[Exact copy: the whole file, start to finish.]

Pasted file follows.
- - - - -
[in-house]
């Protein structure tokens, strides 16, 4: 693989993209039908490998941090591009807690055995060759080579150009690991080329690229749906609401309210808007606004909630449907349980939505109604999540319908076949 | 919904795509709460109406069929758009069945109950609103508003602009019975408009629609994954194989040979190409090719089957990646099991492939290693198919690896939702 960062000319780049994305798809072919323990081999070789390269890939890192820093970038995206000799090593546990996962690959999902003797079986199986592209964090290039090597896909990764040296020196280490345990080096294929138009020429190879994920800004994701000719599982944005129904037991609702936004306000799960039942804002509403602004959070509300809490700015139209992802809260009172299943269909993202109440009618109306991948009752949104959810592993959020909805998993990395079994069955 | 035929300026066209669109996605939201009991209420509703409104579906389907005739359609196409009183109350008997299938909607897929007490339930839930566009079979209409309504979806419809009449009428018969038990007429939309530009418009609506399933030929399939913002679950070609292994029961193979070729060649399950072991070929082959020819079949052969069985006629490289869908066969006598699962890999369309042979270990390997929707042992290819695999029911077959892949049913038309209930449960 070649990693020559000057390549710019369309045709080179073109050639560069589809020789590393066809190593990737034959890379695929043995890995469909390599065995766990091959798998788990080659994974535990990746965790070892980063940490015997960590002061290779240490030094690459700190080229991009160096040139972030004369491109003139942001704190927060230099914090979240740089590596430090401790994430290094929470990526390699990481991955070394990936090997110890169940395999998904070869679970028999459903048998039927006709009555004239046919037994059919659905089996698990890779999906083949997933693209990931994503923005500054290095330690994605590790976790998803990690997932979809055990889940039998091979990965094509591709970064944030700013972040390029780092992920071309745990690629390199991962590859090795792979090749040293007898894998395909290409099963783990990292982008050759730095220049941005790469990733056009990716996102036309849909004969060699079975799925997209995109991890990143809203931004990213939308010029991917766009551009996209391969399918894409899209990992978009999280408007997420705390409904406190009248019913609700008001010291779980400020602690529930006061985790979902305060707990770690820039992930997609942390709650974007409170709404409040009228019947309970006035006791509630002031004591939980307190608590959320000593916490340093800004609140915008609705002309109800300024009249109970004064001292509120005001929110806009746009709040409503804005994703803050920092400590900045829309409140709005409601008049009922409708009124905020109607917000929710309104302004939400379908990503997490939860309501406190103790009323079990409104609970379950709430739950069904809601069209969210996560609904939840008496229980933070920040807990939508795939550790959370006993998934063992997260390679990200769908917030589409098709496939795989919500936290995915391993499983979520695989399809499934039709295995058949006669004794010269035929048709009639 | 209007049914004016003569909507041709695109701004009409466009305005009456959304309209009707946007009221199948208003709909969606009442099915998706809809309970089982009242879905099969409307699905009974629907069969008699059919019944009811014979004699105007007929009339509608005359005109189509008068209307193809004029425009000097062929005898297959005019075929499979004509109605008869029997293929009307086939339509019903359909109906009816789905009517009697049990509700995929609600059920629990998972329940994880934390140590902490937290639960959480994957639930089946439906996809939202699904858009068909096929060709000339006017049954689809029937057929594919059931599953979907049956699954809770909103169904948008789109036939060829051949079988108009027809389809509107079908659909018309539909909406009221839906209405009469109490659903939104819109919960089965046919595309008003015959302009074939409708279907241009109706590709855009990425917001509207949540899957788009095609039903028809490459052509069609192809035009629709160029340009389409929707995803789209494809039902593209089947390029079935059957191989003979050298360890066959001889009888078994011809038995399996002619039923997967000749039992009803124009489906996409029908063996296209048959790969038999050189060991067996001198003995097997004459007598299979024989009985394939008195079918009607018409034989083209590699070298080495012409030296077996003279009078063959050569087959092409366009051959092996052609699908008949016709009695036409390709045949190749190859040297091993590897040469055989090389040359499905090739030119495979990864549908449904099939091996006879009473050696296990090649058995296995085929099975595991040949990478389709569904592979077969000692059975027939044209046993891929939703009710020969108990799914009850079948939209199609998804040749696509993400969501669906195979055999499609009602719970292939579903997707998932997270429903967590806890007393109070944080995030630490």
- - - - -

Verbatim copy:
[in-house]
């Protein structure tokens, strides 16, 4: 693989993209039908490998941090591009807690055995060759080579150009690991080329690229749906609401309210808007606004909630449907349980939505109604999540319908076949 | 919904795509709460109406069929758009069945109950609103508003602009019975408009629609994954194989040979190409090719089957990646099991492939290693198919690896939702 960062000319780049994305798809072919323990081999070789390269890939890192820093970038995206000799090593546990996962690959999902003797079986199986592209964090290039090597896909990764040296020196280490345990080096294929138009020429190879994920800004994701000719599982944005129904037991609702936004306000799960039942804002509403602004959070509300809490700015139209992802809260009172299943269909993202109440009618109306991948009752949104959810592993959020909805998993990395079994069955 | 035929300026066209669109996605939201009991209420509703409104579906389907005739359609196409009183109350008997299938909607897929007490339930839930566009079979209409309504979806419809009449009428018969038990007429939309530009418009609506399933030929399939913002679950070609292994029961193979070729060649399950072991070929082959020819079949052969069985006629490289869908066969006598699962890999369309042979270990390997929707042992290819695999029911077959892949049913038309209930449960 070649990693020559000057390549710019369309045709080179073109050639560069589809020789590393066809190593990737034959890379695929043995890995469909390599065995766990091959798998788990080659994974535990990746965790070892980063940490015997960590002061290779240490030094690459700190080229991009160096040139972030004369491109003139942001704190927060230099914090979240740089590596430090401790994430290094929470990526390699990481991955070394990936090997110890169940395999998904070869679970028999459903048998039927006709009555004239046919037994059919659905089996698990890779999906083949997933693209990931994503923005500054290095330690994605590790976790998803990690997932979809055990889940039998091979990965094509591709970064944030700013972040390029780092992920071309745990690629390199991962590859090795792979090749040293007898894998395909290409099963783990990292982008050759730095220049941005790469990733056009990716996102036309849909004969060699079975799925997209995109991890990143809203931004990213939308010029991917766009551009996209391969399918894409899209990992978009999280408007997420705390409904406190009248019913609700008001010291779980400020602690529930006061985790979902305060707990770690820039992930997609942390709650974007409170709404409040009228019947309970006035006791509630002031004591939980307190608590959320000593916490340093800004609140915008609705002309109800300024009249109970004064001292509120005001929110806009746009709040409503804005994703803050920092400590900045829309409140709005409601008049009922409708009124905020109607917000929710309104302004939400379908990503997490939860309501406190103790009323079990409104609970379950709430739950069904809601069209969210996560609904939840008496229980933070920040807990939508795939550790959370006993998934063992997260390679990200769908917030589409098709496939795989919500936290995915391993499983979520695989399809499934039709295995058949006669004794010269035929048709009639 | 209007049914004016003569909507041709695109701004009409466009305005009456959304309209009707946007009221199948208003709909969606009442099915998706809809309970089982009242879905099969409307699905009974629907069969008699059919019944009811014979004699105007007929009339509608005359005109189509008068209307193809004029425009000097062929005898297959005019075929499979004509109605008869029997293929009307086939339509019903359909109906009816789905009517009697049990509700995929609600059920629990998972329940994880934390140590902490937290639960959480994957639930089946439906996809939202699904858009068909096929060709000339006017049954689809029937057929594919059931599953979907049956699954809770909103169904948008789109036939060829051949079988108009027809389809509107079908659909018309539909909406009221839906209405009469109490659903939104819109919960089965046919595309008003015959302009074939409708279907241009109706590709855009990425917001509207949540899957788009095609039903028809490459052509069609192809035009629709160029340009389409929707995803789209494809039902593209089947390029079935059957191989003979050298360890066959001889009888078994011809038995399996002619039923997967000749039992009803124009489906996409029908063996296209048959790969038999050189060991067996001198003995097997004459007598299979024989009985394939008195079918009607018409034989083209590699070298080495012409030296077996003279009078063959050569087959092409366009051959092996052609699908008949016709009695036409390709045949190749190859040297091993590897040469055989090389040359499905090739030119495979990864549908449904099939091996006879009473050696296990090649058995296995085929099975595991040949990478389709569904592979077969000692059975027939044209046993891929939703009710020969108990799914009850079948939209199609998804040749696509993400969501669906195979055999499609009602719970292939579903997707998932997270429903967590806890007393109070944080995030630490």